Thursday, June 19, 2003

I first kissed another boy thanks to church.

In high school, I was very involved in my youth group. I grew up in the North Indiana Conference of the United Methodist Church, and we had (they likely still have) a group named the Conference Council on Youth Ministries, CCYM. I was part of CCYM for two years; we planned conference-wide activities for church youth. It was through that body that I met Goiter-Head.

That wasn’t his real name, of course; it was Greg. Even though he was two years behind me in school, we quickly became running buddies, getting into as much (largely) innocent mischief as possible. I spent Spring Break both my junior and senior years with him. His father was a minister, so my parents couldn’t complain much. We mostly listened to music and talked about stupid shit, occasionally hanging out with his friends.

Spring Break 1988, my senior year. Greg had moved to a new school due to a transfer his father received, and didn’t know many people. I don’t think he was very happy. We’d graduated to petty shoplifting, our best find a fireman’s coat left outside the stationhouse to dry. [I occasionally think that if I still had that, I’d do a lot better at the bars.] One day, we either saw or met (the memory’s cloudy) someone he knew from school, a fellow freak. I was drawn in immediately.

“Who’s that?” I asked.
“Oh, that’s Vince,” Greg replied. “He’s in the show choir,” he added, leaning on the words for emphasis, not realizing that that emphasis was exactly what I hoped to hear. This, of course, from a skinny kid with a shocking shock of (naturally) red hair who favored vaguely punkish fashion and listened to the Human League and anything on Wax Trax! [Unsurprisingly, he was later very into techno. To the best of my knowledge, he never turned out gay. He did, however, spend two years in a Texas prison for selling LSD.]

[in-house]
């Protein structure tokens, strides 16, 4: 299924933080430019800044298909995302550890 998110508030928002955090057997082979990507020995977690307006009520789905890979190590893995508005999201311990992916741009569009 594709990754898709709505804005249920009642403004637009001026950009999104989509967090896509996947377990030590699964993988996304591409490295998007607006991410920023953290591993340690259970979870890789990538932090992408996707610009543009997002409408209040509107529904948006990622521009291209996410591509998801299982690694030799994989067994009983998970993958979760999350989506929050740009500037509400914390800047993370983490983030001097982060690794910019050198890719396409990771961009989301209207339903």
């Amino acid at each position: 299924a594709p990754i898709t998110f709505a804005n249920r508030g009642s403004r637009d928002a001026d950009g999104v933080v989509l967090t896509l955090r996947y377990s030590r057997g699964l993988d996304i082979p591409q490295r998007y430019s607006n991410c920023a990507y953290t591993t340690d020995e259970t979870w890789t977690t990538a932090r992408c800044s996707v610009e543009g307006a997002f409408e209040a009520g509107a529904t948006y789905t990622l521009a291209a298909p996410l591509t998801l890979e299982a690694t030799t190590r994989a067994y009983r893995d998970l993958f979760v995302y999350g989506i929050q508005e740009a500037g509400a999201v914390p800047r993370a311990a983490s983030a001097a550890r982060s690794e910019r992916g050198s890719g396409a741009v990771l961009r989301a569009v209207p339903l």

When allowed (it usually involved him calling, as my parents wouldn’t let me make long-distance calls), Greg and I burned up the phonelines. During one call soon after my week in Bremen, I asked ol’ Goiter-Head if he could ask Vince if I could have his address.

“He seems, um, interesting.” I was sweating bullets.

So Greg got me Vince’s address, and I wrote him what I’m sure was a very awkward penpal-ish letter, full of “Hi! You seem really cool”s and the like. To my shock and awe, he wrote back. Suddenly, Vince and I had gone from not even being aware of each other to sending 3 letters each way per week. I think we cautiously outed ourselves in our letters – I’m sure that was the case with me, at any speed. Vince was pretty gay (not faggy, just gay – he was in the show choir), and didn’t try to hide it. I became enraptured. He’d seen me that Spring Break week, and thought I was “cute”! Oh, my gay stars.

We made plans for me to spend a weekend with him, the first weekend in May. I think I somehow convinced Mom to drive me the 50 miles to his house. We were both into goth music, and British techno-pop like New Order; I still have the dub I made of his friend George’s copy of New Order’s Substance. George was also gay, and a good bit more flaming than Vince, but also sexy – beefy where Vince was thin. But Vince, already staking a claim, told me that if I tried anything with George, he’d be very displeased. I didn’t.